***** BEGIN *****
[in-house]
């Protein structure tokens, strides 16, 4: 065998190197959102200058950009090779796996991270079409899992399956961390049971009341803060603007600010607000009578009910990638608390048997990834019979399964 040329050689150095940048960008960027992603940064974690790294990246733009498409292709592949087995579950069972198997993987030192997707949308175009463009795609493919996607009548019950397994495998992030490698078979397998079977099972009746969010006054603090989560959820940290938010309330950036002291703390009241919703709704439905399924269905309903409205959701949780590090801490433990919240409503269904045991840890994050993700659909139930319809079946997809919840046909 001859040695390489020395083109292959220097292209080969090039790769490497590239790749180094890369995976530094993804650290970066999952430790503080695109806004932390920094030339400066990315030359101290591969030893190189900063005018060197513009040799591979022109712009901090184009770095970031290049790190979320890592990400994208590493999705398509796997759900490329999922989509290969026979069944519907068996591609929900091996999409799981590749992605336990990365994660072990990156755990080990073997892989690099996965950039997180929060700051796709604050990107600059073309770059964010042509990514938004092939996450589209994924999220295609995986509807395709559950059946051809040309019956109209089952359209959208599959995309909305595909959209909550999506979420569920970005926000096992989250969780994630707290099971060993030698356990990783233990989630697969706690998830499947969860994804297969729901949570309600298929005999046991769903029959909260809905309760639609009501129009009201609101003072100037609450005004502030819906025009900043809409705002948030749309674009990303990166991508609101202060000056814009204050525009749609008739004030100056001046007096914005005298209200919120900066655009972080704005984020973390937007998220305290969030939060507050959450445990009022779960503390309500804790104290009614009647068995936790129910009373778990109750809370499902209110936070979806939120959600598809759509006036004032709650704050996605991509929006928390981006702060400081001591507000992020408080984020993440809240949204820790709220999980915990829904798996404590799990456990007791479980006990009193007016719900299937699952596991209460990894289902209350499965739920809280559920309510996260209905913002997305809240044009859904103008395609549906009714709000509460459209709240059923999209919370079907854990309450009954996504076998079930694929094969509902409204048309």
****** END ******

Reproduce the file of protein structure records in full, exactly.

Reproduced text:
[in-house]
């Protein structure tokens, strides 16, 4: 065998190197959102200058950009090779796996991270079409899992399956961390049971009341803060603007600010607000009578009910990638608390048997990834019979399964 040329050689150095940048960008960027992603940064974690790294990246733009498409292709592949087995579950069972198997993987030192997707949308175009463009795609493919996607009548019950397994495998992030490698078979397998079977099972009746969010006054603090989560959820940290938010309330950036002291703390009241919703709704439905399924269905309903409205959701949780590090801490433990919240409503269904045991840890994050993700659909139930319809079946997809919840046909 001859040695390489020395083109292959220097292209080969090039790769490497590239790749180094890369995976530094993804650290970066999952430790503080695109806004932390920094030339400066990315030359101290591969030893190189900063005018060197513009040799591979022109712009901090184009770095970031290049790190979320890592990400994208590493999705398509796997759900490329999922989509290969026979069944519907068996591609929900091996999409799981590749992605336990990365994660072990990156755990080990073997892989690099996965950039997180929060700051796709604050990107600059073309770059964010042509990514938004092939996450589209994924999220295609995986509807395709559950059946051809040309019956109209089952359209959208599959995309909305595909959209909550999506979420569920970005926000096992989250969780994630707290099971060993030698356990990783233990989630697969706690998830499947969860994804297969729901949570309600298929005999046991769903029959909260809905309760639609009501129009009201609101003072100037609450005004502030819906025009900043809409705002948030749309674009990303990166991508609101202060000056814009204050525009749609008739004030100056001046007096914005005298209200919120900066655009972080704005984020973390937007998220305290969030939060507050959450445990009022779960503390309500804790104290009614009647068995936790129910009373778990109750809370499902209110936070979806939120959600598809759509006036004032709650704050996605991509929006928390981006702060400081001591507000992020408080984020993440809240949204820790709220999980915990829904798996404590799990456990007791479980006990009193007016719900299937699952596991209460990894289902209350499965739920809280559920309510996260209905913002997305809240044009859904103008395609549906009714709000509460459209709240059923999209919370079907854990309450009954996504076998079930694929094969509902409204048309």